cross-sectional


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cross section

also cross-sec·tion (krôs′sĕk′shən, krŏs′-)
n.
1.
a. A section formed by a plane cutting through an object, usually at right angles to an axis.
b. A piece so cut or a graphic representation of such a piece.
2. Physics A quantity, measured in units of barns, used to express the probability of an encounter between particles over a given area in a collision. Also called collision cross section.
3. Statistics A sample meant to be representative of a whole population.
4. Informal A variety; a diversity.

cross′-sec′tion·al adj.
ThesaurusAntonymsRelated WordsSynonymsLegend:
Adj.1.cross-sectional - of or relating to a cross section; "a cross-sectional slice"
2.cross-sectional - representing a plane made by cutting across something at right angles to its length; "cross-section views of the neck"
crosswise - lying or extending across the length of a thing or in a cross direction; "a crosswise street"; "the crosswise dimension"
References in periodicals archive ?
The chart shows the relationship between current, conductor temperature rise and conductor cross-sectional area.
They explain models for cross-sectional data (including parametric regression models and semiparameter models), univariate U-statistics (including associated models and inference for U-statistics), models for clustered data (including parametric models, distribution-free models and solutions for missing data), multivariate U-statistics (including cross-sectional study designs) and functional response models (including model estimation).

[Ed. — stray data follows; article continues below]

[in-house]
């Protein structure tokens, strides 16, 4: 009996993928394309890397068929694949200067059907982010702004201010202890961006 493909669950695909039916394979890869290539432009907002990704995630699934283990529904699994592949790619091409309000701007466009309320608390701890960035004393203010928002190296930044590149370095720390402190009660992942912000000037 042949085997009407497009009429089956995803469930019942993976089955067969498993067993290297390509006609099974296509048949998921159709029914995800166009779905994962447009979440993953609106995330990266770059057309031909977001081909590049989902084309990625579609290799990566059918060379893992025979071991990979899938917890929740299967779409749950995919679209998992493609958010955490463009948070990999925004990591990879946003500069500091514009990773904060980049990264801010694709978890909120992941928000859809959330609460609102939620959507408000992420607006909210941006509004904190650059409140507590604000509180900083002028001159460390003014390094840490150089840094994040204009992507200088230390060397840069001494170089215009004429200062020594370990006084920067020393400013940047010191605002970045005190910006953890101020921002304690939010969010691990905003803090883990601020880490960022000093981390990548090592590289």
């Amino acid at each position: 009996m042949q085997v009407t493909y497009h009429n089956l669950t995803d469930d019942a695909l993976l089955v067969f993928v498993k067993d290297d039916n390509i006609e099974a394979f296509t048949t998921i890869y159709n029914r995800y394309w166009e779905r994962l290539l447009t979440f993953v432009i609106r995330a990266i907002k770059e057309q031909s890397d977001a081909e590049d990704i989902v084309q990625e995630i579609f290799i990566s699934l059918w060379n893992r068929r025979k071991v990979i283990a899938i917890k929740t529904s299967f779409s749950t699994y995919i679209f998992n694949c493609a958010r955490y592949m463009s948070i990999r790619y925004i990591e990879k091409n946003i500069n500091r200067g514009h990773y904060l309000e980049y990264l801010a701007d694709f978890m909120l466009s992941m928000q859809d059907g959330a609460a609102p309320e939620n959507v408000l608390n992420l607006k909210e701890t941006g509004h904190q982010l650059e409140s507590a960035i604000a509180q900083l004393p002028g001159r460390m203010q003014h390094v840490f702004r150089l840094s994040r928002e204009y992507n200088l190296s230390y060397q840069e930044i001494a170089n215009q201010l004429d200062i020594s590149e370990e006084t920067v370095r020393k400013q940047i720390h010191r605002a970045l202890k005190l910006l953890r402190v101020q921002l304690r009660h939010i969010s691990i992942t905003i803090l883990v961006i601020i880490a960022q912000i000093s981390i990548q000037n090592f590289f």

Cross-sectional scanning delivers a digital definition of a physical object by generating an ultra-dense 3D point cloud.
Fruit and vegetable intakes and bone mineral status: a cross-sectional study in 5 age and sex cohorts.
Preadolescents and adolescents who are enrolled in Medicaid and seek reproductive health services have an elevated likelihood of being abused or engaging in criminal behavior, both before and after their reproductive health visits, according to a recent cross-sectional analysis of Alaskan public health databases.
By working with, rather than against, pre-existing urban conditions and conservation restrictions, the architects have succeeded in creating a new type in its own right: a strong urban form, with a dense cross-sectional organisation.
Previously, scientists had either looked at the surface of a fossil embryo that had been extracted from rock or sliced through the specimen to get a cross-sectional view, says Philip C.
While most aluminum casters agree that an unpressurized runner system is preferable, they typically only look at the relationship of cross-sectional areas between the sprue choke, the runner and the ingate.
Elementary school students who suffer from psychosocial distress are more likely to be involved in bullying, and those with academic problems are more likely to be victims or bully-victims, according to a cross-sectional study of 3,530 children, wrote Gwen M.
She presented a cross-sectional study of 36 community-dwelling nondemented older adults--mean age 70 years--half of whom had the apo E4 allele.